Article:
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The Wire: Urban Decay and American…

The Wire: Urban Decay and American Television

by Tiffany Potter (Editor), C.W. Marshall (Editor)

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Author nameRoleType of authorWork?Status
Potter, TiffanyEditorprimary authorall editionsconfirmed
Marshall, C.W.Editormain authorall editionsconfirmed
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Amazon.com Product Description (ISBN 0826438040, Paperback)

<div><strong>The first collection of critical essays on HBO's <em>The Wire</em> — the most brilliant and socially relevant television series in years</strong> <br /><span><br /><em>T </em></span><span><em>he Wire</em> is about survival, about the strategies adopted by those living and working in the inner cities of <st1:country-region w:st="on"><st1:place w:st="on">America</st1:place></st1:country-region>. It presents a world where for many even hope isn't an option, where life operates as day-to-day existence without education, without job security, and without social structures. This is a world that is only grey, an exacting autopsy of a side of American life that has never seen the inside of a Starbucks.<o:p /></span></div><br/><p class="MsoNormal"><span><o:p> </o:p></span><span>Over its five season, sixty-episode run (2002-2008), <i>The Wire </i>presented severall overlapping narrative threads, all set in the city of <st1:city w:st="on"><st1:place w:st="on">Baltimore</st1:place></st1:city>. The series consistently deconstructed the conventional narratives of law, order, and disorder, offering a view of <st1:country-region w:st="on"><st1:place w:st="on">America</st1:place></st1:country-region> that has never before been admitted to the public discourse of the televisual. It was bleak and at times excruciating. Even when the show made metatextual reference to its own world as Dickensian, it was too gentle by half.<o:p /></span></p><br/><p class="MsoNormal"><span><o:p> </o:p></span><span>By focusing on four main topics (Crime, Law Enforcement, America, and Television), <i>The Wire: Urban Decay and American Television </i>examines the series' place within popular culture and its representation of the realities of inner city life, social institutions, and politics in contemporary American society. This is a brilliant collection of essays on a show that has taken the art of television drama to new heights.<o:p /></span></p> >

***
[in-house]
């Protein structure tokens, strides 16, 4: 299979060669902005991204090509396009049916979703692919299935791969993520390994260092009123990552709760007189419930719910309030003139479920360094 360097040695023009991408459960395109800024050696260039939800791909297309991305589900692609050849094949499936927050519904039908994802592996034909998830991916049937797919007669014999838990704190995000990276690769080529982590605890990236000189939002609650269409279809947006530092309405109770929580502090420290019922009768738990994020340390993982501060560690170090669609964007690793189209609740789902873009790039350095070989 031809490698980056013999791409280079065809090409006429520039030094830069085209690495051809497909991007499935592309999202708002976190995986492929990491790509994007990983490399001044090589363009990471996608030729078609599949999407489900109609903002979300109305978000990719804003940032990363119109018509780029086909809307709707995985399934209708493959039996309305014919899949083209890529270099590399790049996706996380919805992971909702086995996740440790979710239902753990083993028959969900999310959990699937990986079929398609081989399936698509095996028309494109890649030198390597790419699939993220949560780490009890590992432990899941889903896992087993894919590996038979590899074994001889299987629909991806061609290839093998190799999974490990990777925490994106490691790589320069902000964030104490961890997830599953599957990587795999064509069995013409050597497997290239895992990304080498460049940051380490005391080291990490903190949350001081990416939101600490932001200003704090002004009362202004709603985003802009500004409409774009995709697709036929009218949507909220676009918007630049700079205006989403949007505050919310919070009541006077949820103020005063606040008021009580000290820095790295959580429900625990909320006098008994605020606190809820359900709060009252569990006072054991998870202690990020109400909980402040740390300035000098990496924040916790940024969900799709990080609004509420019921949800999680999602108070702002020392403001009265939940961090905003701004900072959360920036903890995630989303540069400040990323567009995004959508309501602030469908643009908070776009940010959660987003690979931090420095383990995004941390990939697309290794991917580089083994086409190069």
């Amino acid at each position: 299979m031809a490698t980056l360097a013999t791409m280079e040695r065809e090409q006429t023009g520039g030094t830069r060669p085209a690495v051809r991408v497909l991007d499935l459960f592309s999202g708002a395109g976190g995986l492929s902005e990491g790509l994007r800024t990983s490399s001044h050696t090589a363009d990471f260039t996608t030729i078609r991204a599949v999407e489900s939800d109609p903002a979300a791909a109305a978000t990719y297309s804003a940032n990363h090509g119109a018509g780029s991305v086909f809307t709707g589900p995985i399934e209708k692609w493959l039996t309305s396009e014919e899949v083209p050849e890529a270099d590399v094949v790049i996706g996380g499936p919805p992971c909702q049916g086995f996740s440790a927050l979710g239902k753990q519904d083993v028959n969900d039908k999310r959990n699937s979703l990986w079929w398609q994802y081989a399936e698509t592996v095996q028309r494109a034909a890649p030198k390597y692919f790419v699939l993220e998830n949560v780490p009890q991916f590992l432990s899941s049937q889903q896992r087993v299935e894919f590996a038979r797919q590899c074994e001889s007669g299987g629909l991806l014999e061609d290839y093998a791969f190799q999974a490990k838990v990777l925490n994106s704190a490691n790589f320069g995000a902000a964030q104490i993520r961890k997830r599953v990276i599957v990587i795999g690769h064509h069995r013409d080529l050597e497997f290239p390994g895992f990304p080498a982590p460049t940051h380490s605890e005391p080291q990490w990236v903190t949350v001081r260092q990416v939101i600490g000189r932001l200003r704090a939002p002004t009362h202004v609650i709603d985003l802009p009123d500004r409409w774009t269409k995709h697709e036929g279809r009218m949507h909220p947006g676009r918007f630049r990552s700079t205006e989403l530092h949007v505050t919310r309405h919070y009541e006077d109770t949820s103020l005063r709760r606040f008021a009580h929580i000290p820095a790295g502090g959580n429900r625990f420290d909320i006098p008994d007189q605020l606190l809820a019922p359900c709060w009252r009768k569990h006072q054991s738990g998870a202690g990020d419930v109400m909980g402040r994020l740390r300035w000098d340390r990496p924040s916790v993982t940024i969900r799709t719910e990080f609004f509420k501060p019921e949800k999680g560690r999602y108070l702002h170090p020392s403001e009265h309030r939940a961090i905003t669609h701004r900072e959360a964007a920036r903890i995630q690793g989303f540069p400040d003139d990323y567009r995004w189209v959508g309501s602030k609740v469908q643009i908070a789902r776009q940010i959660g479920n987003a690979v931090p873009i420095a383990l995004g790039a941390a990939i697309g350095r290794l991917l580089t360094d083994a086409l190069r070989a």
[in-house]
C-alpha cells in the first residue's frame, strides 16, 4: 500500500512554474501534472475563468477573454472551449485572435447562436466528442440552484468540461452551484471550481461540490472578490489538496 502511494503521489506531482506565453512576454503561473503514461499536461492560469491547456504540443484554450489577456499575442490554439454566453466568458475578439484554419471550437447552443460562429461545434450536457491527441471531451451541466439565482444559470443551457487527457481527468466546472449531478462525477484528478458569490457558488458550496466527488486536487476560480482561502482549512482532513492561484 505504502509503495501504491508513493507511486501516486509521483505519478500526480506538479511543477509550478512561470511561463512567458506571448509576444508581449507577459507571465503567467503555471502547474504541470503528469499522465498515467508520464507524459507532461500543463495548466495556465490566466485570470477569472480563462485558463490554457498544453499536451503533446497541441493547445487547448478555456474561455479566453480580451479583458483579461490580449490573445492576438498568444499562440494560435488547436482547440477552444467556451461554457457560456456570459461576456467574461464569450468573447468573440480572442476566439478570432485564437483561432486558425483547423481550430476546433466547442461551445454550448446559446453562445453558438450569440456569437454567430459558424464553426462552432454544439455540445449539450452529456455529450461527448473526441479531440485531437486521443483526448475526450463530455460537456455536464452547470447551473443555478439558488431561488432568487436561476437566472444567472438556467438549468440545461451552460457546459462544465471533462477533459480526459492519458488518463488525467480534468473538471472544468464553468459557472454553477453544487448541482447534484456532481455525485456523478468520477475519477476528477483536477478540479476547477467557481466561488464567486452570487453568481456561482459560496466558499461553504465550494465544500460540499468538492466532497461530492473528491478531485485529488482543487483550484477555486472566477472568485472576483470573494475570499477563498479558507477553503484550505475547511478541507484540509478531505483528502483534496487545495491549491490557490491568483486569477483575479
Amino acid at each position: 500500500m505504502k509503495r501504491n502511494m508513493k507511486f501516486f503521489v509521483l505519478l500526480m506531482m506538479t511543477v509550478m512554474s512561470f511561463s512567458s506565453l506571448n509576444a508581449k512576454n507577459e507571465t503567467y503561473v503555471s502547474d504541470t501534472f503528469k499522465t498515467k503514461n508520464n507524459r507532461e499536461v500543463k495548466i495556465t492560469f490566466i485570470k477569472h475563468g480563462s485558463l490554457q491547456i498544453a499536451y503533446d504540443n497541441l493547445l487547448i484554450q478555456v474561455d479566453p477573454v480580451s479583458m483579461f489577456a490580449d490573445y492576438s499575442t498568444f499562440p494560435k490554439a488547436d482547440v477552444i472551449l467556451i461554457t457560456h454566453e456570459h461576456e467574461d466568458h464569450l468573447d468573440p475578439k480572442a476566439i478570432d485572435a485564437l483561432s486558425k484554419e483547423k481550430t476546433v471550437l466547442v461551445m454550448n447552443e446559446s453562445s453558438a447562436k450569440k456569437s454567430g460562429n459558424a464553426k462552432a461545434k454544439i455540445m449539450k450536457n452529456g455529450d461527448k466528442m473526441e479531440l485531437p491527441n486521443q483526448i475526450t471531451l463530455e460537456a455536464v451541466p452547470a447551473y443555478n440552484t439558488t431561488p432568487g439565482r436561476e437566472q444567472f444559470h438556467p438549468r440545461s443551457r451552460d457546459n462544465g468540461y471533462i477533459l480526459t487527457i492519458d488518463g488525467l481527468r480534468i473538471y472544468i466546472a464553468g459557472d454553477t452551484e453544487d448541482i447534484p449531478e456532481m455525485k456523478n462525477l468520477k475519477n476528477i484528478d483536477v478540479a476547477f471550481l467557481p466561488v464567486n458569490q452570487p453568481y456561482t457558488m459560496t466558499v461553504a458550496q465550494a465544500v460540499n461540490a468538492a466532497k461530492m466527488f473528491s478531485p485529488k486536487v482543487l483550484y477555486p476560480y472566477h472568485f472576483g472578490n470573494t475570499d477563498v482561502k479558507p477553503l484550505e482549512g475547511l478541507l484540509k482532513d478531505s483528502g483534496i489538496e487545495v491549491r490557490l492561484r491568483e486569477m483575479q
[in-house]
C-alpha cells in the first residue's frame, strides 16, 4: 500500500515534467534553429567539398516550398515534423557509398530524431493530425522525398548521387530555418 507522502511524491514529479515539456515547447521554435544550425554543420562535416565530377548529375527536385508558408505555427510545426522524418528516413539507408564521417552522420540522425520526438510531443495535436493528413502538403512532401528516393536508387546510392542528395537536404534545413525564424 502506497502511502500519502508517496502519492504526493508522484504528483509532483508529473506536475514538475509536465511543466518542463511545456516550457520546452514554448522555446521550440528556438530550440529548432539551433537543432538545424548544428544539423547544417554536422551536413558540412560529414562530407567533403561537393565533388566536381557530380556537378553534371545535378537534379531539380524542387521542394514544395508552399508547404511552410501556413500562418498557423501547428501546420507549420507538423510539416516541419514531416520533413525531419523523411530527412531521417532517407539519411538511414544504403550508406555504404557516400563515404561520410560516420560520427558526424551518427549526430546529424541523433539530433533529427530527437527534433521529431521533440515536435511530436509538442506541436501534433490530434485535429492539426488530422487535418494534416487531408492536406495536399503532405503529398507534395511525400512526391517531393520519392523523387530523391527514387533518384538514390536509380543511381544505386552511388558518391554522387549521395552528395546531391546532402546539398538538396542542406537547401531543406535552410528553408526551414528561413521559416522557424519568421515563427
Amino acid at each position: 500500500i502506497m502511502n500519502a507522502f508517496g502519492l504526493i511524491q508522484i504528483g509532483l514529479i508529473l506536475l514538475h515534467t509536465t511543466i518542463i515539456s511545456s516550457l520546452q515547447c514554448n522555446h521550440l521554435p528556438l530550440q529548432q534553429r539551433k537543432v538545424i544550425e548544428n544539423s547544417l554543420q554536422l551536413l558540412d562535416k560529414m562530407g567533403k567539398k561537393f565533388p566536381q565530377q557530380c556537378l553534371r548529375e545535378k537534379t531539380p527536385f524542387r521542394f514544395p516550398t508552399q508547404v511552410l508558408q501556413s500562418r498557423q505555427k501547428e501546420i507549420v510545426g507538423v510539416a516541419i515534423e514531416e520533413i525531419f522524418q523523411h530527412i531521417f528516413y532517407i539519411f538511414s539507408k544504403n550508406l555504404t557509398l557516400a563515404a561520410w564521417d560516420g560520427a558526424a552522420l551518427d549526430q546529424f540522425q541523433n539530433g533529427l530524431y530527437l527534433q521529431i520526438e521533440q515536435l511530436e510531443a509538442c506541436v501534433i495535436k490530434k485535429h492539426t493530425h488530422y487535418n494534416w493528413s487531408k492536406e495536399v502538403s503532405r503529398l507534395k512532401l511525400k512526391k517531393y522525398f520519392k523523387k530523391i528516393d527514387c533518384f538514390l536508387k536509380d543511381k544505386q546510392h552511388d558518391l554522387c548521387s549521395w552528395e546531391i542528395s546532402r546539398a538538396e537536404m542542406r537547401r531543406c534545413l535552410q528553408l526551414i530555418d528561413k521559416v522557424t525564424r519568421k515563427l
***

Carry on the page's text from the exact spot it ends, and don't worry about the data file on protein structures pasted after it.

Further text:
(retrieved from Amazon Thu, 12 Mar 2015 18:19:52 -0400)

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